In The House, Democrats Opposed To Abortion Threaten Reform Bill
Some House Democrats opposed to abortion are threatening to thwart health care reform legislation if it does not clearly steer away from funding abortions. Congress Daily reports: "With Republicans likely to try to use the emotional issue to draw support and money for 2010 contests, Democrats tried to make the bill 'abortion neutral' -- maintaining existing federal policy without further restricting abortion rights. But anti-abortion rights Democrats are forcing the conversation, and leaders have to answer because there are enough of them to disrupt the overhaul effort. Rep. Bart Stupak, D-Mich., says he has gathered a group of about 40 lawmakers who are willing to vote to prevent House leaders from bringing the health overhaul to the floor unless they allow a vote on an amendment to explicitly outlaw federal funding for abortion."
"Leaders are at an impasse on the issue, with both Stupak and House Energy and Commerce Chairman Henry Waxman refusing to give ground. ... The topic is one way to get leadership aides to deviate from sunny pronouncements declaring smooth healthcare sailing and point instead to a litany of unresolved issues -- medical devices, revenue measures, regional disparities and hospitals were all on one leadership aide's list. ... If leaders can't agree on changes to the abortion language, they will have to court anti-abortion rights members one by one, hoping to peel enough away to strip the group of its power to hold up the bill. The question is whether other changes will resolve the concerns of members who might not be willing to derail all of health reform because of abortion" (Hunt, 10/26).
Over the weekend, a number of news outlets were reporting on Stupak's comments and the legislative maneuvering. "Stupak, who is conservative on social issues, told CNS News that he has organized the voting bloc to support his amendment that would strip the abortion provisions from the legislation," The Hill reported. House Rules Committee chairwoman Louise Slaughter (D-N.Y.), according to Stupak, said that there is 'no way' her panel would provide a vote for his amendment. The group of 40 would join House Republicans in voting against procedural measure that would draft rules for debating the bill on the House floor. Passage of the measure is necessary for the House to hold a floor vote. ... With 177 Republicans in the House, Stupak would need at least 41 Democrats to cross the aisle and vote against the rule. Stupak's amendment was originally defeated by the House Energy and Commerce Committee during mark-up" (Fabian, 10/24).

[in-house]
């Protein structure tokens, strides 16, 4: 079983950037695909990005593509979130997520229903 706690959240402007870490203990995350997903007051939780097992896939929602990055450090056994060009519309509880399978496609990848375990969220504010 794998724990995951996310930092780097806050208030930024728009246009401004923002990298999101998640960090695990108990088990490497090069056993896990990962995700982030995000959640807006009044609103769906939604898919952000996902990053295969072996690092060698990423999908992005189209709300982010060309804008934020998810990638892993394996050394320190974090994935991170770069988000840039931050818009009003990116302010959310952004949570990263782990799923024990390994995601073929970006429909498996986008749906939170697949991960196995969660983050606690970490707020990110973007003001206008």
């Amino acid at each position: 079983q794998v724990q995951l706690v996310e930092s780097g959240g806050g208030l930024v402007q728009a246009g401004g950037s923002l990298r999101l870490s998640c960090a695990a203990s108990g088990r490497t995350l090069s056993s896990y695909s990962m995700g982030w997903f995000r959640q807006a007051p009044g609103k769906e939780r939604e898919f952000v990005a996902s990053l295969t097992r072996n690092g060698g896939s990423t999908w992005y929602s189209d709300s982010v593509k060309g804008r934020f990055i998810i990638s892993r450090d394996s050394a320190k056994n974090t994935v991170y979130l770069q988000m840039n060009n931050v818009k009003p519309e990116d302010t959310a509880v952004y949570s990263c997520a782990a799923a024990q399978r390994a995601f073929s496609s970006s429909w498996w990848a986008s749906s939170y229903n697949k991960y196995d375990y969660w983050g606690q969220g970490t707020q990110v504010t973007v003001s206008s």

NPR's Scott Simon interviewed health policy correspondent Julie Rovner about the controversy: "Now, the main deal that's now in both the House and Senate bills was cut in the House Energy and Commerce Committee back in July. ... The idea, remember, is to write language that freezes in place current law on abortion. So, the amendment says that all funds that will pay for abortion will have to come from premiums paid by individuals, not from the federal government. That within each 'exchange' -- these are the new marketplaces where people will go to buy their insurance, if they buy it on their own or if they're small businesses -- in each exchange, there'll be one plan that does offer abortion as a benefit and one that doesn't. And that, in any case, funds that will pay for abortion will have to be segregated from any federal funds" (Rovner, 10/24).
St. Petersburg Times' Politifact put some of abortion claims through the Web site's "Truth-o-Meter: "Republican John Boehner said that the Democrat-backed House proposal 'will require (Americans) to subsidize abortion with their hard-earned tax dollars.' We found that the federal government will not send tax dollars to abortion providers, so we rated his statement False. However, we found that health care plans that receive public money to help low-income people pay for insurance will be able to offer abortion coverage if those particular services are paid for with patient premiums, not the subsidies. So the National Right to Life Committee earned a True for its statement that a Senate bill 'contains provisions that would send massive federal subsidies directly to both private insurance plans and government-chartered cooperatives that pay for elective abortion'" (Drobnic Holan, 10/25).This is part of the KHN Morning Briefing, a summary of health policy coverage from major news organizations. Sign up for an email subscription.